Dear Commons Community,
Nathan Grawe in his new book, The Agile College (Johns Hopkins University Press), providess a series of enrollment projections through 2034. His data (see below) are disaggregated between two- and four-year institutions, and the latter are further divided by U.S. News & World Report rankings (“elite” colleges are those among the top 50 colleges or universities; “national” colleges are ranked between 51 and 100; “regional” colleges are those ranked outside the top 100). The enrollment-demand projections are indexed to 2018.
As reported by The Chronicle of Higher Education, and based on Grawe’s data, we should expect a national decline of approximately 10 percent in the enrollment pools for two-year and regional four-year colleges. These losses are amplified in the Midwest and Northeast. Because fertility since the Great Recession has fallen short of the replacement rate throughout the country, even the South and West can anticipate a reversal of rising enrollments in the mid-2020s. Still, past college-going patterns suggest a gentler path for more-selective colleges. The rising number of parents with college degrees suggests increasing interest in four-year colleges in general and selective ones in particular — a trend that offsets the downdraft of fertility decline but intensifies the weakness in demand for less-selective colleges.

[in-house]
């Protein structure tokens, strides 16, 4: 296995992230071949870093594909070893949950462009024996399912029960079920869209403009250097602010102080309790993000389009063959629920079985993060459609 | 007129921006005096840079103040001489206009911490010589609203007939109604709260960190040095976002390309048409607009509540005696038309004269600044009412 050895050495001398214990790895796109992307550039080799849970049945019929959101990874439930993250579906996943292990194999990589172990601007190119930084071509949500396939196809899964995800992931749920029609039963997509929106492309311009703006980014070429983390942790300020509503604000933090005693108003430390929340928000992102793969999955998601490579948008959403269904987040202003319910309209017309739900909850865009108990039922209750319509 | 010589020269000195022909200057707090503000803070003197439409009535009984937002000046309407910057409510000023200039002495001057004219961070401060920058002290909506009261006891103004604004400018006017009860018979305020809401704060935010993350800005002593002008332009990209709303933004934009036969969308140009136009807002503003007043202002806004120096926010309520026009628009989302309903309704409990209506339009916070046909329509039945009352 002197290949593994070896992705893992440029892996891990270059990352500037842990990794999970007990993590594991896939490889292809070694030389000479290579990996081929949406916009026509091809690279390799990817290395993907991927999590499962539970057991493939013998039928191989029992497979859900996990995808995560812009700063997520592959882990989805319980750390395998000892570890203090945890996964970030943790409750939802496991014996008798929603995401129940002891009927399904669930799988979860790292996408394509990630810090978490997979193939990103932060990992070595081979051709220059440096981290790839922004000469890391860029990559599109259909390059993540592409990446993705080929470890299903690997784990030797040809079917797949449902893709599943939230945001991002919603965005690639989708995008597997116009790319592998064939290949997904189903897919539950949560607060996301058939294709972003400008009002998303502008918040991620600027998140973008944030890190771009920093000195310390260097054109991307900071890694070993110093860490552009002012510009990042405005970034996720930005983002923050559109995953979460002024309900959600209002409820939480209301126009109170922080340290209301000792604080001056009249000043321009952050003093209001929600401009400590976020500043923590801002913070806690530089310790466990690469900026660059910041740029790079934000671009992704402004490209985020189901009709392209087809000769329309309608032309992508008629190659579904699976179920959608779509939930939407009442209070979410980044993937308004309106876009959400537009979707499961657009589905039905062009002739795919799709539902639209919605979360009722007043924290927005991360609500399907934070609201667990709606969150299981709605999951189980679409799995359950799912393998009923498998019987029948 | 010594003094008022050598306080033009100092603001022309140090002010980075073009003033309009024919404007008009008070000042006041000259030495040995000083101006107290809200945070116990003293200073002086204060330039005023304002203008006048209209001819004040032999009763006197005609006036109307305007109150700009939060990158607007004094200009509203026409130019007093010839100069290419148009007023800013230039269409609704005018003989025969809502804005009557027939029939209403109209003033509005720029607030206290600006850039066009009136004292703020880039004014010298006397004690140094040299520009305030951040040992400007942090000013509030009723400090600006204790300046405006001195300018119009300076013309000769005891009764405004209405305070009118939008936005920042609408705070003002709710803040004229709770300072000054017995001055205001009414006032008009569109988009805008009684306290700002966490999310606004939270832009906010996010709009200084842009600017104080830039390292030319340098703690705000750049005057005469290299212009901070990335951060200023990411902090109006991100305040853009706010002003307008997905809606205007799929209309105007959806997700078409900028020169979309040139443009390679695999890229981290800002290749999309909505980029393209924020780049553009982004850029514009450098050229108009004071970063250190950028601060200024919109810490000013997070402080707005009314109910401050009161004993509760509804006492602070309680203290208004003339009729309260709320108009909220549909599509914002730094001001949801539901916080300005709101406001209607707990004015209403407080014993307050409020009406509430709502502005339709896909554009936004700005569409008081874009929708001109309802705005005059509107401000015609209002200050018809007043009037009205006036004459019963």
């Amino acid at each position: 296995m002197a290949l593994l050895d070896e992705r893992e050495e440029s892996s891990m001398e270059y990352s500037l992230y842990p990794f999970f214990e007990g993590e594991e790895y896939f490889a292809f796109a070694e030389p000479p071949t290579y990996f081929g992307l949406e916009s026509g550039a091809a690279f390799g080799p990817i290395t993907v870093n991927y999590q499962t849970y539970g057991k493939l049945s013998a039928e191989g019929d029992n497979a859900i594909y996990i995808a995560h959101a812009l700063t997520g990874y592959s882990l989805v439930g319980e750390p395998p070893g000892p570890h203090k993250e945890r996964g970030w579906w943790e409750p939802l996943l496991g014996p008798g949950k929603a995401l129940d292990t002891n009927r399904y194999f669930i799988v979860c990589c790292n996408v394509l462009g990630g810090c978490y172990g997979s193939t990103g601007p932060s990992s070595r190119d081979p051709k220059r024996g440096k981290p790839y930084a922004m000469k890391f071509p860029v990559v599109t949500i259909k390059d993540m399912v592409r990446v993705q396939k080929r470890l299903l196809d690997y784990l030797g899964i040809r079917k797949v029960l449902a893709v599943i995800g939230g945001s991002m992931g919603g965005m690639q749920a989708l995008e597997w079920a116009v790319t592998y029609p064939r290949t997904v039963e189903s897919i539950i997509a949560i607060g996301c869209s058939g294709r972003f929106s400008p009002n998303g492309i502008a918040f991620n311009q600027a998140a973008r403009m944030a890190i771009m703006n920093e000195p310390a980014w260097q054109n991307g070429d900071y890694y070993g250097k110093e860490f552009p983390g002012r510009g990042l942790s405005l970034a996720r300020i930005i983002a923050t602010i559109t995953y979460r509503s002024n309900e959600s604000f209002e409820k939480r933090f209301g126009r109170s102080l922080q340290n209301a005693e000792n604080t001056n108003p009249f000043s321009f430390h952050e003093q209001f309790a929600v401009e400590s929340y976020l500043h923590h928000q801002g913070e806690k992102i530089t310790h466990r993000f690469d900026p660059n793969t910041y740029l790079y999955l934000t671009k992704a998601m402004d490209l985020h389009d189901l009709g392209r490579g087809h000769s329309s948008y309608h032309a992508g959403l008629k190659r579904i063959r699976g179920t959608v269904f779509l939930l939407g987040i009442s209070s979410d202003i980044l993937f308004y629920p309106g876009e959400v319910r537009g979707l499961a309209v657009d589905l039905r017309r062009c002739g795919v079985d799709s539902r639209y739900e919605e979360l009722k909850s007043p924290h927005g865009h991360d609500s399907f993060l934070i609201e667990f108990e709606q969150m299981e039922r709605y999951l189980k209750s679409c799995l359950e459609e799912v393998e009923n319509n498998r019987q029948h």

The recent “Knocking at the College Door” report by the Western Interstate Commission for Higher Education echoes the persistent and widespread challenges posed by demographic change, particularly in the Midwest and Northeast. We can also begin to take stock of how colleges are responding to these challenges. The commission’s president, Demarée Michelau, has noted that while the challenges are real, they represent “an opportunity [to] be thinking about our student populations differently and serving them better.” It’s not too late to alter the grim projections above, but colleges must confront demographic change head-on.”
These are sobering projections. Higher education policymakers and administrators will need to take heed and plan accordingly.